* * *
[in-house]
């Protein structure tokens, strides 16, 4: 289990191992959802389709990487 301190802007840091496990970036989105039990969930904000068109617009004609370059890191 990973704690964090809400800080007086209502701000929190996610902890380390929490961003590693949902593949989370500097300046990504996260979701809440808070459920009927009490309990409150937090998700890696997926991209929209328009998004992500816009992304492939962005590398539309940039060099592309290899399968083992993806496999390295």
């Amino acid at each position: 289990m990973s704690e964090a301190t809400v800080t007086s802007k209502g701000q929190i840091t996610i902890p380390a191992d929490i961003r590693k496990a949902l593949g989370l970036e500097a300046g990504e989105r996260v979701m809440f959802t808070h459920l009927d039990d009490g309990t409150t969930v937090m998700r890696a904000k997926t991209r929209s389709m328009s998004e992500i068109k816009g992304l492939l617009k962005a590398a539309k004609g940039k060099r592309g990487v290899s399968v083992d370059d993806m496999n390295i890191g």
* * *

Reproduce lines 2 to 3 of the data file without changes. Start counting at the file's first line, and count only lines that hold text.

């Protein structure tokens, strides 16, 4: 289990191992959802389709990487 301190802007840091496990970036989105039990969930904000068109617009004609370059890191 990973704690964090809400800080007086209502701000929190996610902890380390929490961003590693949902593949989370500097300046990504996260979701809440808070459920009927009490309990409150937090998700890696997926991209929209328009998004992500816009992304492939962005590398539309940039060099592309290899399968083992993806496999390295």
């Amino acid at each position: 289990m990973s704690e964090a301190t809400v800080t007086s802007k209502g701000q929190i840091t996610i902890p380390a191992d929490i961003r590693k496990a949902l593949g989370l970036e500097a300046g990504e989105r996260v979701m809440f959802t808070h459920l009927d039990d009490g309990t409150t969930v937090m998700r890696a904000k997926t991209r929209s389709m328009s998004e992500i068109k816009g992304l492939l617009k962005a590398a539309k004609g940039k060099r592309g990487v290899s399968v083992d370059d993806m496999n390295i890191g």